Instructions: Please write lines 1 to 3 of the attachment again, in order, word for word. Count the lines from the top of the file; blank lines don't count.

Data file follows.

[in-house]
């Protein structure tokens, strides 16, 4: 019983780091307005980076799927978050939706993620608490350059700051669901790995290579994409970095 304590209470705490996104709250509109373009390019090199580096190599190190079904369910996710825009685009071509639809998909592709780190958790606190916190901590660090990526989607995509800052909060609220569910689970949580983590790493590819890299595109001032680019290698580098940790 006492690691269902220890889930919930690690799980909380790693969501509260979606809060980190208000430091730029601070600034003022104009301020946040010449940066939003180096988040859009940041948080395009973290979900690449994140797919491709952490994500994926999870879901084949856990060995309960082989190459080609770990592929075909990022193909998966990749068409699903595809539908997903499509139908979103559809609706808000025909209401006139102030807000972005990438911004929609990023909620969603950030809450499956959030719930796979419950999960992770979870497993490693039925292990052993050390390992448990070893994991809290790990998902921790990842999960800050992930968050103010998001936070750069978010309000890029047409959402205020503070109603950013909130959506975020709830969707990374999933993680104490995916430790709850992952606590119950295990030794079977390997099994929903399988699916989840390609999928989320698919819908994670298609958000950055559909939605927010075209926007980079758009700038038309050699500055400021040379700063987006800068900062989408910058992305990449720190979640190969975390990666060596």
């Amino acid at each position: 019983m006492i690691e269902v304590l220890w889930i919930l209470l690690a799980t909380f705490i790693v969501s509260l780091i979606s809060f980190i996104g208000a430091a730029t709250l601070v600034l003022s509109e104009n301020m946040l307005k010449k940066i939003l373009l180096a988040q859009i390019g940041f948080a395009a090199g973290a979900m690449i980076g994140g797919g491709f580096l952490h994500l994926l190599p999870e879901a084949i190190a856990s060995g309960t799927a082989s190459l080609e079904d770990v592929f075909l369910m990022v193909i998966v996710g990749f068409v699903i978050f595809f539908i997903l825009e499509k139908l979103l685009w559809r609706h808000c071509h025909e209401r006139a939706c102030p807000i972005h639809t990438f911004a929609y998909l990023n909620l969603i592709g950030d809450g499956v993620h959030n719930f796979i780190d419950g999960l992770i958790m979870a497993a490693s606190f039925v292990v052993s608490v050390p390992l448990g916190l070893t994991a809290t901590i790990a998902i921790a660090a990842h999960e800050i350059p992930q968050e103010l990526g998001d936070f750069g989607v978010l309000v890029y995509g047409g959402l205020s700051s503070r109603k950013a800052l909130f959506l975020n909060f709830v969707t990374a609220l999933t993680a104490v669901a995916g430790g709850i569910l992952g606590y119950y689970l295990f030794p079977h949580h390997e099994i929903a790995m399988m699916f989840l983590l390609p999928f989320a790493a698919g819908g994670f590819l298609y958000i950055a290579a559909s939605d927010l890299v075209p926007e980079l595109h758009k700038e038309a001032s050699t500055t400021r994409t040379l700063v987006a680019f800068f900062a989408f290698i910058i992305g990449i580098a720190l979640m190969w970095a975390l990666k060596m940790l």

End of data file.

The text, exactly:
[in-house]
């Protein structure tokens, strides 16, 4: 019983780091307005980076799927978050939706993620608490350059700051669901790995290579994409970095 304590209470705490996104709250509109373009390019090199580096190599190190079904369910996710825009685009071509639809998909592709780190958790606190916190901590660090990526989607995509800052909060609220569910689970949580983590790493590819890299595109001032680019290698580098940790 006492690691269902220890889930919930690690799980909380790693969501509260979606809060980190208000430091730029601070600034003022104009301020946040010449940066939003180096988040859009940041948080395009973290979900690449994140797919491709952490994500994926999870879901084949856990060995309960082989190459080609770990592929075909990022193909998966990749068409699903595809539908997903499509139908979103559809609706808000025909209401006139102030807000972005990438911004929609990023909620969603950030809450499956959030719930796979419950999960992770979870497993490693039925292990052993050390390992448990070893994991809290790990998902921790990842999960800050992930968050103010998001936070750069978010309000890029047409959402205020503070109603950013909130959506975020709830969707990374999933993680104490995916430790709850992952606590119950295990030794079977390997099994929903399988699916989840390609999928989320698919819908994670298609958000950055559909939605927010075209926007980079758009700038038309050699500055400021040379700063987006800068900062989408910058992305990449720190979640190969975390990666060596």
């Amino acid at each position: 019983m006492i690691e269902v304590l220890w889930i919930l209470l690690a799980t909380f705490i790693v969501s509260l780091i979606s809060f980190i996104g208000a430091a730029t709250l601070v600034l003022s509109e104009n301020m946040l307005k010449k940066i939003l373009l180096a988040q859009i390019g940041f948080a395009a090199g973290a979900m690449i980076g994140g797919g491709f580096l952490h994500l994926l190599p999870e879901a084949i190190a856990s060995g309960t799927a082989s190459l080609e079904d770990v592929f075909l369910m990022v193909i998966v996710g990749f068409v699903i978050f595809f539908i997903l825009e499509k139908l979103l685009w559809r609706h808000c071509h025909e209401r006139a939706c102030p807000i972005h639809t990438f911004a929609y998909l990023n909620l969603i592709g950030d809450g499956v993620h959030n719930f796979i780190d419950g999960l992770i958790m979870a497993a490693s606190f039925v292990v052993s608490v050390p390992l448990g916190l070893t994991a809290t901590i790990a998902i921790a660090a990842h999960e800050i350059p992930q968050e103010l990526g998001d936070f750069g989607v978010l309000v890029y995509g047409g959402l205020s700051s503070r109603k950013a800052l909130f959506l975020n909060f709830v969707t990374a609220l999933t993680a104490v669901a995916g430790g709850i569910l992952g606590y119950y689970l295990f030794p079977h949580h390997e099994i929903a790995m399988m699916f989840l983590l390609p999928f989320a790493a698919g819908g994670f590819l298609y958000i950055a290579a559909s939605d927010l890299v075209p926007e980079l595109h758009k700038e038309a001032s050699t500055t400021r994409t040379l700063v987006a680019f800068f900062a989408f290698i910058i992305g990449i580098a720190l979640m190969w970095a975390l990666k060596m940790l």